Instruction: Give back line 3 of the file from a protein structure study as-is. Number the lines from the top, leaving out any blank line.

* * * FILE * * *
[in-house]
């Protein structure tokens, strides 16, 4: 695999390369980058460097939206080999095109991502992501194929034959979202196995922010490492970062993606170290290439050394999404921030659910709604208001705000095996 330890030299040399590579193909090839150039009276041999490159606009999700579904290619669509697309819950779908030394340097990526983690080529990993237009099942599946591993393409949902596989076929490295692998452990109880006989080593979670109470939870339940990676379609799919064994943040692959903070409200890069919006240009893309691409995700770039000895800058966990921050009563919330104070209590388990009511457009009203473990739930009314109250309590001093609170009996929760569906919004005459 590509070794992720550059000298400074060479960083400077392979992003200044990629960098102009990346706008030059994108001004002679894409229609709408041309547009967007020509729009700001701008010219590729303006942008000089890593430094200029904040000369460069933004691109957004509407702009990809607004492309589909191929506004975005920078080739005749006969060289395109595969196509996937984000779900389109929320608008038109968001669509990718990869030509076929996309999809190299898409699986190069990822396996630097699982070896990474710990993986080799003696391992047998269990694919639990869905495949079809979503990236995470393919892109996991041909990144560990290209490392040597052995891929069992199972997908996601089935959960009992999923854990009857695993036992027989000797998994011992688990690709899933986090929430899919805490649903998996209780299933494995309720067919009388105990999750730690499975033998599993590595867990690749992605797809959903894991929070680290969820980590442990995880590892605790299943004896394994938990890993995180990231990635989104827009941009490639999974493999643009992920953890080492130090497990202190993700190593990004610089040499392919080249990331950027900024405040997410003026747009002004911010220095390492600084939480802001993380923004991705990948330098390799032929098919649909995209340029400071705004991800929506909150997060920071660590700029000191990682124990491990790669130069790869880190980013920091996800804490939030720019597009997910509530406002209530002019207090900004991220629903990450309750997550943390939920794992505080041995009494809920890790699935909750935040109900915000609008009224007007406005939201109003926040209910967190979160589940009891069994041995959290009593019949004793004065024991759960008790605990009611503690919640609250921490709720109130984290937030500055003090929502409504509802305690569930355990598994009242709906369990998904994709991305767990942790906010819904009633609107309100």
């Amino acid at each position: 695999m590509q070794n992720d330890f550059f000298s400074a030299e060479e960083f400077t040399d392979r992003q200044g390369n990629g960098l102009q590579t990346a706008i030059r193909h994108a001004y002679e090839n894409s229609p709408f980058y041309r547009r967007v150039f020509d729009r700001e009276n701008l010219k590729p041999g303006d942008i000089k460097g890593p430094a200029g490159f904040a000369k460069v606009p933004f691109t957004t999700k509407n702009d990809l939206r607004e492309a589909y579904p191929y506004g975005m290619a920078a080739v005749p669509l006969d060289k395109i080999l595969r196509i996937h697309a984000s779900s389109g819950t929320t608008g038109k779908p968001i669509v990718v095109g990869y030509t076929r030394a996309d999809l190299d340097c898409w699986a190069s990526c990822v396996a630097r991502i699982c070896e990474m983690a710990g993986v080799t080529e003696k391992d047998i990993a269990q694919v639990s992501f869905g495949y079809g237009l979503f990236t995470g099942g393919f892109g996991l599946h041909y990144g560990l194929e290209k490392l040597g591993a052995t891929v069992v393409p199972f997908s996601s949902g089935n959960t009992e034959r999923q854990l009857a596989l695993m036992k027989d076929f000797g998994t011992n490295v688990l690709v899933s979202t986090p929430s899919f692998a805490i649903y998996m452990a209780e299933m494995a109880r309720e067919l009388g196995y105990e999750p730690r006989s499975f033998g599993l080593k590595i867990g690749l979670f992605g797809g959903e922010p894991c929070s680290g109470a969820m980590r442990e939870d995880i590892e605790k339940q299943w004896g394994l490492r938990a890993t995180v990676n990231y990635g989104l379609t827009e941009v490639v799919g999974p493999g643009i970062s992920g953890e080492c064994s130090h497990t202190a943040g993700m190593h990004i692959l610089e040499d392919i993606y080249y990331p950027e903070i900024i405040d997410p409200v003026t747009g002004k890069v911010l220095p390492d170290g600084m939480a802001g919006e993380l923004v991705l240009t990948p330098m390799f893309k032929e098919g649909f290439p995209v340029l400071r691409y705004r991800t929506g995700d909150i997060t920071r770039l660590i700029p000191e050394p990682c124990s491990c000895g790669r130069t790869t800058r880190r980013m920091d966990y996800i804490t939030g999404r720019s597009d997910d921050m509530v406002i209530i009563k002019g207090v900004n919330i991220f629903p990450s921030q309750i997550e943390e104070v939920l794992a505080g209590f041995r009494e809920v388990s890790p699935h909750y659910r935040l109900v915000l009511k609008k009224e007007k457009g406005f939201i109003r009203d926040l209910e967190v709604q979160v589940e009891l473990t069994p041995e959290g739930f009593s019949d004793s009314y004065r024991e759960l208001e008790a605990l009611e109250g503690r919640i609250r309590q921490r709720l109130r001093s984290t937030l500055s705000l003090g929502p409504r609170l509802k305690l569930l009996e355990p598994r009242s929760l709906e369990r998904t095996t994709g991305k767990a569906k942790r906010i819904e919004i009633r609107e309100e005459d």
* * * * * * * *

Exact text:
């Amino acid at each position: 695999m590509q070794n992720d330890f550059f000298s400074a030299e060479e960083f400077t040399d392979r992003q200044g390369n990629g960098l102009q590579t990346a706008i030059r193909h994108a001004y002679e090839n894409s229609p709408f980058y041309r547009r967007v150039f020509d729009r700001e009276n701008l010219k590729p041999g303006d942008i000089k460097g890593p430094a200029g490159f904040a000369k460069v606009p933004f691109t957004t999700k509407n702009d990809l939206r607004e492309a589909y579904p191929y506004g975005m290619a920078a080739v005749p669509l006969d060289k395109i080999l595969r196509i996937h697309a984000s779900s389109g819950t929320t608008g038109k779908p968001i669509v990718v095109g990869y030509t076929r030394a996309d999809l190299d340097c898409w699986a190069s990526c990822v396996a630097r991502i699982c070896e990474m983690a710990g993986v080799t080529e003696k391992d047998i990993a269990q694919v639990s992501f869905g495949y079809g237009l979503f990236t995470g099942g393919f892109g996991l599946h041909y990144g560990l194929e290209k490392l040597g591993a052995t891929v069992v393409p199972f997908s996601s949902g089935n959960t009992e034959r999923q854990l009857a596989l695993m036992k027989d076929f000797g998994t011992n490295v688990l690709v899933s979202t986090p929430s899919f692998a805490i649903y998996m452990a209780e299933m494995a109880r309720e067919l009388g196995y105990e999750p730690r006989s499975f033998g599993l080593k590595i867990g690749l979670f992605g797809g959903e922010p894991c929070s680290g109470a969820m980590r442990e939870d995880i590892e605790k339940q299943w004896g394994l490492r938990a890993t995180v990676n990231y990635g989104l379609t827009e941009v490639v799919g999974p493999g643009i970062s992920g953890e080492c064994s130090h497990t202190a943040g993700m190593h990004i692959l610089e040499d392919i993606y080249y990331p950027e903070i900024i405040d997410p409200v003026t747009g002004k890069v911010l220095p390492d170290g600084m939480a802001g919006e993380l923004v991705l240009t990948p330098m390799f893309k032929e098919g649909f290439p995209v340029l400071r691409y705004r991800t929506g995700d909150i997060t920071r770039l660590i700029p000191e050394p990682c124990s491990c000895g790669r130069t790869t800058r880190r980013m920091d966990y996800i804490t939030g999404r720019s597009d997910d921050m509530v406002i209530i009563k002019g207090v900004n919330i991220f629903p990450s921030q309750i997550e943390e104070v939920l794992a505080g209590f041995r009494e809920v388990s890790p699935h909750y659910r935040l109900v915000l009511k609008k009224e007007k457009g406005f939201i109003r009203d926040l209910e967190v709604q979160v589940e009891l473990t069994p041995e959290g739930f009593s019949d004793s009314y004065r024991e759960l208001e008790a605990l009611e109250g503690r919640i609250r309590q921490r709720l109130r001093s984290t937030l500055s705000l003090g929502p409504r609170l509802k305690l569930l009996e355990p598994r009242s929760l709906e369990r998904t095996t994709g991305k767990a569906k942790r906010i819904e919004i009633r609107e309100e005459d």